Blogger Question: “My blog traffic is down! I don’t know why or what to do!”
Since Google Reader went to the Google Graveyard on July 2, I’ve seen people comment that they think it’s the reason their blog traffic is down. There’s an easy way to get a better idea of why your blog traffic goes up and down, and it has to do with Traffic Sources. I thought I’d share the easy, step-by-step way to see how to figure out where your traffic is coming from so you can pinpoint where there are losses or gains.
Assumptions: In this tutorial, I’m assuming you have Google Analytics installed on your blog. If you don’t, it’s a free and easy way to get all your website statistics. Here are some tutorials: WordPress self-hosted; Blogger; Tumblr. Google Analytics cannot be used on WordPress.com blogs at this time.
Step 1: From your Google Analytics homepage, and navigate to “Traffic Sources.” It’s on the left hand side of the screen – you may need to scroll down some to see it, depending on your screen resolution.
Step 2: Expand the “Traffic Sources” options by clicking “Traffic Sources.” You can then further drill down to more options under each item with a bullet beside it:
Step 3: For an overview of all your traffic sources, you’ll navigate Traffic Sources > Sources > All Traffic. I most frequently use this All Traffic view.
Step 4: For the purposes of this tutorial, we’re trying to find sources of change over time, so we need to set our date range. You find the date range at the top right of your screen. You need to set the current range, and then check the “Compare to” box to pick a previous period. So if you’re looking for summer traffic versus spring traffic, you can select dates that represent those time periods. Click “Apply” and your data will update below.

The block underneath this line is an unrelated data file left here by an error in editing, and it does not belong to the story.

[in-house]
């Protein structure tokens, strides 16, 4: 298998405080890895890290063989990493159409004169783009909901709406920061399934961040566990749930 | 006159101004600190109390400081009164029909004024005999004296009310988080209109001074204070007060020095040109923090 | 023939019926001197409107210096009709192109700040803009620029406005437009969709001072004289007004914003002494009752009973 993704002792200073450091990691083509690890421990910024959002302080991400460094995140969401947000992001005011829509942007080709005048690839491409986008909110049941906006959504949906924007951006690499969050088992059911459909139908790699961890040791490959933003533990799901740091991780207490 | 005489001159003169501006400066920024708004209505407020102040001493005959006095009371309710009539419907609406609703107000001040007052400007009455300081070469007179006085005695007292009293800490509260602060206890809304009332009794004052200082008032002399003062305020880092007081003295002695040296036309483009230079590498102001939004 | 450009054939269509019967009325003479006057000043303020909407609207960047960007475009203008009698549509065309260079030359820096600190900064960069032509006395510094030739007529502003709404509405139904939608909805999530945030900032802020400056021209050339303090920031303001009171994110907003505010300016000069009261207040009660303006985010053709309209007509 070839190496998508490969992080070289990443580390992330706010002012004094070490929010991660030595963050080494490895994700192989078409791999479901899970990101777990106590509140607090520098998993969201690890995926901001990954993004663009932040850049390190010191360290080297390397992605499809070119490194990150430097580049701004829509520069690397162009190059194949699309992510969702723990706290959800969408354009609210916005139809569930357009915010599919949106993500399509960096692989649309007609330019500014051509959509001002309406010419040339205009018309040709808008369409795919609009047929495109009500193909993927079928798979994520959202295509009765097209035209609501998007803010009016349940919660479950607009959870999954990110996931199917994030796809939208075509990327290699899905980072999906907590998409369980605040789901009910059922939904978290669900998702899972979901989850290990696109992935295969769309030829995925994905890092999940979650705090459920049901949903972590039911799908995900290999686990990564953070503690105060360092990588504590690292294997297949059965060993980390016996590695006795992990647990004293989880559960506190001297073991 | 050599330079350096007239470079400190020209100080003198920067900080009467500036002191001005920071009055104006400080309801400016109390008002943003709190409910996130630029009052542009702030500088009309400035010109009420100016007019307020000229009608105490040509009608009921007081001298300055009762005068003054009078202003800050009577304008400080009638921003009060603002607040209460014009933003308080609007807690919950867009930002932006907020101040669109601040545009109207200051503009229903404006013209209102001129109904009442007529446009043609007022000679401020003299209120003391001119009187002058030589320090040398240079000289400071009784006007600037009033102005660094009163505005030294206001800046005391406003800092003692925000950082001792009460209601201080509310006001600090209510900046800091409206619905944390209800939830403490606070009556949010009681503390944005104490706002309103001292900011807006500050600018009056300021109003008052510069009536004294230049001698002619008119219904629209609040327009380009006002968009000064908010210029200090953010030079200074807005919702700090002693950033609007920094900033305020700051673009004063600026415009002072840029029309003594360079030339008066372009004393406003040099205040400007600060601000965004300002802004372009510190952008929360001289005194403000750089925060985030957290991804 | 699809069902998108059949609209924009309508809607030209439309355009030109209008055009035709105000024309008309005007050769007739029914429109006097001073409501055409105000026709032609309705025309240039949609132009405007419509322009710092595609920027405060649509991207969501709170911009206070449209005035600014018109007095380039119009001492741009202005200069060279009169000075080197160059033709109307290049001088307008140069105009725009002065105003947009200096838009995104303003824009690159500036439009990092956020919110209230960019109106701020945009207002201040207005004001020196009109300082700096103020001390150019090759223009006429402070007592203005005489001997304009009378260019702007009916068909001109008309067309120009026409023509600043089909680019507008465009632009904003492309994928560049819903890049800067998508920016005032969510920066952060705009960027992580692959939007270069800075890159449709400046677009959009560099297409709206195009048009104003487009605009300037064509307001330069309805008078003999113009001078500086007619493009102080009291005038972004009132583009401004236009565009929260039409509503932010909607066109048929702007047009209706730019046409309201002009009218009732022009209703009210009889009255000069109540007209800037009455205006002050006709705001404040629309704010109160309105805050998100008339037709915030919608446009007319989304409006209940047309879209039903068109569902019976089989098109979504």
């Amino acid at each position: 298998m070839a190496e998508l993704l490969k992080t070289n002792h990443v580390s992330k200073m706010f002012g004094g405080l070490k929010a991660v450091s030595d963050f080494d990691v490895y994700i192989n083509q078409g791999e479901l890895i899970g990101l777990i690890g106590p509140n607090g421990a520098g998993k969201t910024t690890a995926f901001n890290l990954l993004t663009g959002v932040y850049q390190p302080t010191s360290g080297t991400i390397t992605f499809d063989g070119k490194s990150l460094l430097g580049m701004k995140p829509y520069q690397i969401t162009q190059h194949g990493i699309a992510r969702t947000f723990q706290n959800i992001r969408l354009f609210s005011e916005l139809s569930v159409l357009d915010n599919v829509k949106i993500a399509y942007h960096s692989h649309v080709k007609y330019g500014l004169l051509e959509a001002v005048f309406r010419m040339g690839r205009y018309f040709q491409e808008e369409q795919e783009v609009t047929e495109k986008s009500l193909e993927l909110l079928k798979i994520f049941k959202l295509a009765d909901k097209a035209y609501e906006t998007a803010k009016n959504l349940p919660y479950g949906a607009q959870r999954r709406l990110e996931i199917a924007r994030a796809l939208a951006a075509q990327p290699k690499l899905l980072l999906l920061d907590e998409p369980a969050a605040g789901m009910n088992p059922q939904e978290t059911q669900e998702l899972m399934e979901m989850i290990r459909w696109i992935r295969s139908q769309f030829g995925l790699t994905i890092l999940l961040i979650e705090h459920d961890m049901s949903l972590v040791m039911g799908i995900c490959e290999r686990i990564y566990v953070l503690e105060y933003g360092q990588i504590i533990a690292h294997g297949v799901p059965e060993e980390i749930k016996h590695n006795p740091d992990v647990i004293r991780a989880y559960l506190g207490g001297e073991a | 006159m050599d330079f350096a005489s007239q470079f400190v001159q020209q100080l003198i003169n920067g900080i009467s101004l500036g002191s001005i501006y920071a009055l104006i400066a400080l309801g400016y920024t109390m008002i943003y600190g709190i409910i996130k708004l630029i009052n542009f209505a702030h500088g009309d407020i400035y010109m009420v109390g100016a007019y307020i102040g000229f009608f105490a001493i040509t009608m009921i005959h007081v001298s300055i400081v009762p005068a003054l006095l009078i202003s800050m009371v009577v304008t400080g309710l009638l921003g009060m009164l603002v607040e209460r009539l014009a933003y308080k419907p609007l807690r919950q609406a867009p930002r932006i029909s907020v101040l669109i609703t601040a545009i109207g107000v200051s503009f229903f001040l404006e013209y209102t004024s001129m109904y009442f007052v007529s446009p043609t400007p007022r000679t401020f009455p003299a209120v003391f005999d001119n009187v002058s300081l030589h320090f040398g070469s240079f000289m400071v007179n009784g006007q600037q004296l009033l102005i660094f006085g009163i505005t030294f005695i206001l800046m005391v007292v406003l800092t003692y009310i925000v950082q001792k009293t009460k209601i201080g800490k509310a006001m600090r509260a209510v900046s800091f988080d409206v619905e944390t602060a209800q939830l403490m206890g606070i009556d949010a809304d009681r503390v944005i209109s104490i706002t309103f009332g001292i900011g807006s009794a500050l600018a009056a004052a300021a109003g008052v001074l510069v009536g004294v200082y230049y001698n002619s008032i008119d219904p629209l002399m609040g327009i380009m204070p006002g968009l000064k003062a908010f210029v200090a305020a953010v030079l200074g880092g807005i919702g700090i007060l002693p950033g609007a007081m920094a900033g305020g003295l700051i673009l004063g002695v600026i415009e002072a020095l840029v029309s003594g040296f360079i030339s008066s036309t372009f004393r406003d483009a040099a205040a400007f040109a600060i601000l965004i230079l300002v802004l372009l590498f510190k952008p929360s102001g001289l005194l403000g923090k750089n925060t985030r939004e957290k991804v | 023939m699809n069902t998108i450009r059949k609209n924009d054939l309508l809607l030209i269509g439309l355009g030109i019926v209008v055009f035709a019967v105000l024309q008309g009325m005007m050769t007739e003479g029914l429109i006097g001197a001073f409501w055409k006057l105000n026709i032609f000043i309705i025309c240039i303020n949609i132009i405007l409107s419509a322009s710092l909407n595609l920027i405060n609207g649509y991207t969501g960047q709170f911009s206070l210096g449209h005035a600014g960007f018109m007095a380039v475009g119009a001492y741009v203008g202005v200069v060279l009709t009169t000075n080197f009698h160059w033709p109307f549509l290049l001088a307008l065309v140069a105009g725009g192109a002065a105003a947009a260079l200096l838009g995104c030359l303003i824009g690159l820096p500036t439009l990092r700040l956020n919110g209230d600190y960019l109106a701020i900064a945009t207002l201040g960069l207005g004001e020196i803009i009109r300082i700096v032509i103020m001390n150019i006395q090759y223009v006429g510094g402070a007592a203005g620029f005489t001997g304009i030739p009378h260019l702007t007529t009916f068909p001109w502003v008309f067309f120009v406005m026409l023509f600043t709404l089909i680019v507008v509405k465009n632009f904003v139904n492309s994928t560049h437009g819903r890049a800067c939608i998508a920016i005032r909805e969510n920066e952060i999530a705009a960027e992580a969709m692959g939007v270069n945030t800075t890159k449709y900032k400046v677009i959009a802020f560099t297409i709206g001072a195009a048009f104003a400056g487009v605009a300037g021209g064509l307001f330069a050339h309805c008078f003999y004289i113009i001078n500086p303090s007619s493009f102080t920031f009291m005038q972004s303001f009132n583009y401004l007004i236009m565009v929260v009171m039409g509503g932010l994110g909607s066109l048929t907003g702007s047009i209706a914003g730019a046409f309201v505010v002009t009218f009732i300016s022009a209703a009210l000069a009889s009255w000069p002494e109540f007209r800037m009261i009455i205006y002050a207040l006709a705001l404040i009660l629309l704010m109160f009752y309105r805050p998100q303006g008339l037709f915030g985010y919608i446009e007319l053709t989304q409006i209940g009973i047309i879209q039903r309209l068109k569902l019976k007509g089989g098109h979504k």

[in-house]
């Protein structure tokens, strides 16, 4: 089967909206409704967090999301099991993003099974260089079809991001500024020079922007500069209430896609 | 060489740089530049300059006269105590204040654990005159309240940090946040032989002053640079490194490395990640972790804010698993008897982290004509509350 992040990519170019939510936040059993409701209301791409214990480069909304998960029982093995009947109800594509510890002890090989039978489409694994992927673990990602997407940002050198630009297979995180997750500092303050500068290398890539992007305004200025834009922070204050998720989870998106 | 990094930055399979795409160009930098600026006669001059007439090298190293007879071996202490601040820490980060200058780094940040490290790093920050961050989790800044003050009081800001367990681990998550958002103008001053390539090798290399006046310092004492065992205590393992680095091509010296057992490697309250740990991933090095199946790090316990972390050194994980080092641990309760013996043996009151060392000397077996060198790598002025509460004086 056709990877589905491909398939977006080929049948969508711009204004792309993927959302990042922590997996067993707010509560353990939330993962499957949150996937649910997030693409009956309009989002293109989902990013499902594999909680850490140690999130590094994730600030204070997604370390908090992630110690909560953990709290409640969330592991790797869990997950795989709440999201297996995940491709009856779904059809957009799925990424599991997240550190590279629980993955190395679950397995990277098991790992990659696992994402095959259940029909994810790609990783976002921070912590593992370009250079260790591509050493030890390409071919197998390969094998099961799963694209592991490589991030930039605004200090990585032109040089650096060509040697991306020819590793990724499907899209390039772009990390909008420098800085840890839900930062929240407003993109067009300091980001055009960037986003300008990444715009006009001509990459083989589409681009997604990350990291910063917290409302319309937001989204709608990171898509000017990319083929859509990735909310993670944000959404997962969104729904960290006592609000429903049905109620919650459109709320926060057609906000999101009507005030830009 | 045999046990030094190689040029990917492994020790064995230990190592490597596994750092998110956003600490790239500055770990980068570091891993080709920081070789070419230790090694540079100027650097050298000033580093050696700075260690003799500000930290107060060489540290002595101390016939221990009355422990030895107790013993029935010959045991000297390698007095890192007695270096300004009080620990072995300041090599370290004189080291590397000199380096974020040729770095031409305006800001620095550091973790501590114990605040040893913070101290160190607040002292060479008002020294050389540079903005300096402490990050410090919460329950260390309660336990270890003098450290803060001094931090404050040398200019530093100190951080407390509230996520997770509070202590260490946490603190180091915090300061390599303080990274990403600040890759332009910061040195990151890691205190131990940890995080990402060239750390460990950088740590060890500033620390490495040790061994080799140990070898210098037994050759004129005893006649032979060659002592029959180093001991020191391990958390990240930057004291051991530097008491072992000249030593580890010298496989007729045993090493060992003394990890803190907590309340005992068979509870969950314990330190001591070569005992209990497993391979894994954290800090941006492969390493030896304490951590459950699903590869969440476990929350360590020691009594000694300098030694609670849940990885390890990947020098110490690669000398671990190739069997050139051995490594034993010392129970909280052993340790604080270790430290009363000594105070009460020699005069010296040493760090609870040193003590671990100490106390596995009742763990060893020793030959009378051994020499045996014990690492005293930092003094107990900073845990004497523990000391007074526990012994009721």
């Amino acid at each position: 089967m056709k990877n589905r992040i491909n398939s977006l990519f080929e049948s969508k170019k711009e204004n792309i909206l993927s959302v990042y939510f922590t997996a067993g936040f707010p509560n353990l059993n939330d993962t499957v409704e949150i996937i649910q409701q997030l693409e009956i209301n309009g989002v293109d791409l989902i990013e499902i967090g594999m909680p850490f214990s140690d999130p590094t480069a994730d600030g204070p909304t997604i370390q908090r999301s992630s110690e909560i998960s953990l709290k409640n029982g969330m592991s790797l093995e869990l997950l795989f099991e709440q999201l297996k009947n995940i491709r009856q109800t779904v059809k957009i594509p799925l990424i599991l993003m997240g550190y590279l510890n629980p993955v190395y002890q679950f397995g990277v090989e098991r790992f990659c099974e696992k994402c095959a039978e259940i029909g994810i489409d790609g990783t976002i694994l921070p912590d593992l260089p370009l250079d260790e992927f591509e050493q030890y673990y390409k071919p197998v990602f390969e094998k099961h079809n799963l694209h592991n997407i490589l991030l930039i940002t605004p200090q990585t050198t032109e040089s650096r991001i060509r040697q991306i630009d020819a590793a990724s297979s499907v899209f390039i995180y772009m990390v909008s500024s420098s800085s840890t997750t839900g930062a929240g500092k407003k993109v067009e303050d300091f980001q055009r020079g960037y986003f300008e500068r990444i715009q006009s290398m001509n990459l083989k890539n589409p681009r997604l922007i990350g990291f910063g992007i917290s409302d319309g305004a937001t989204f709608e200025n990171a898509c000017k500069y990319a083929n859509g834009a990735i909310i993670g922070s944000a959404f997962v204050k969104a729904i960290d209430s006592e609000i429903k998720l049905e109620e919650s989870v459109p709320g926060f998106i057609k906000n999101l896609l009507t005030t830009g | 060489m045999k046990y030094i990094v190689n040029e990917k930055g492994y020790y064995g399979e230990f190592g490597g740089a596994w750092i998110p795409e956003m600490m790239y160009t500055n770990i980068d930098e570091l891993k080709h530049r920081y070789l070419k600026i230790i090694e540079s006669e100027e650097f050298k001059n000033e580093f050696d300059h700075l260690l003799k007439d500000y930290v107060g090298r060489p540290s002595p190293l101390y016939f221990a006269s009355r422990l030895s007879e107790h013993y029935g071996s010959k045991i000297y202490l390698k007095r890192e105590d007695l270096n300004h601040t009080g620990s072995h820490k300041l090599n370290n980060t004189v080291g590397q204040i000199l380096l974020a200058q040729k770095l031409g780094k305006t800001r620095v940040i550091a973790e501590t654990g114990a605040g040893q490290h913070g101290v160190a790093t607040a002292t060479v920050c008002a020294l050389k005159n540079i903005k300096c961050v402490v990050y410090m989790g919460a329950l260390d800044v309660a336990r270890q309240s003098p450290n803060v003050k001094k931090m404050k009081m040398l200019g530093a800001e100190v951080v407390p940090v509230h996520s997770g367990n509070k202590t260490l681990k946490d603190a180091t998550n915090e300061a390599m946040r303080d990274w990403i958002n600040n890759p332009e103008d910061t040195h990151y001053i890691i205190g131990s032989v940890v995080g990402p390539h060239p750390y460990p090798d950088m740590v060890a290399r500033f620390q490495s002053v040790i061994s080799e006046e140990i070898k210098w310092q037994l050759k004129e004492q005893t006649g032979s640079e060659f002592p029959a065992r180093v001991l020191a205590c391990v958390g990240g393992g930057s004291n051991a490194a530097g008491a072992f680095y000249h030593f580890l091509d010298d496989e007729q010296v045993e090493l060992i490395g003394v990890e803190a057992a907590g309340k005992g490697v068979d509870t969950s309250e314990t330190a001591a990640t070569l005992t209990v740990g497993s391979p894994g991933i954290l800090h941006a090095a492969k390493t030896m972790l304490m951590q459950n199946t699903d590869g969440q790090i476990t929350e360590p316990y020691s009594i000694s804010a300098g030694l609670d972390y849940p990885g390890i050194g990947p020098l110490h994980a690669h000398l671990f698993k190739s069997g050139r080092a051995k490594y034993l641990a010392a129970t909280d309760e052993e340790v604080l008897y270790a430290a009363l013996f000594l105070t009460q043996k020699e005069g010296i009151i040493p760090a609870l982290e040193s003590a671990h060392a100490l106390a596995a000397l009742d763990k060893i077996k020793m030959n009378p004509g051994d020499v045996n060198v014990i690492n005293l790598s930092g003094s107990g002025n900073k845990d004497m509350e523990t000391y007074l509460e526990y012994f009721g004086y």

Step 5: Look at the good stuff! Scroll down the page to see all your sources and the variance in traffic over the time periods you selected.
1. These are the key traffic metrics. For most people, visits concentrated on, but you should also pay attention to any spikes in the other categories. Perhaps people stop staying on your site as long, or your new visitors jumps sharply – those are things you can look at so you know what blog tweaks (or thank you’s!) you need to make
2. This is the source. By default, they’re listed from most to fewest visits. “Direct” means someone typed in your website directly, OR the source couldn’t be specified/tracked. This is a tricky one because it’s a catch-all for anything that couldn’t be tracked. It will usually be your #1 source.
3. This is the percent of change over the specified time period. This is where your answer will lie as far as where your traffic changes are coming from. You’ll notice my direct visits jumped over 35% while my Google organic searches dropped over 11%. Perhaps I did more offline connecting in the current period that made people know exactly where my blog is without having to search for it. For Google organic, I would want to explore that further by navigating to “Traffic Sources > Search > Organic” and seeing how the different search terms have changed over time.
Step 6: Search for more specific answers. Use the search box to find a specific traffic source. For this example, I’m looking to see if my traffic has increased from Bloglovin (a Google Reader alternative) in recent weeks:
As you can see from the graph, Bloglovin traffic jumped roughly around the same time Google Reader died. You could assume this is from people switching from Google Reader to Bloglovin.’
Once you get the hang of knowing where to go in Google Analytics and specifying your date ranges, the data won’t look as intimidating as it might have before. Dig in more under Traffic Sources and then Referrals to see where people might be linking to you from: bloggers, news sources, message boards – it’s all really interesting (to me at least)!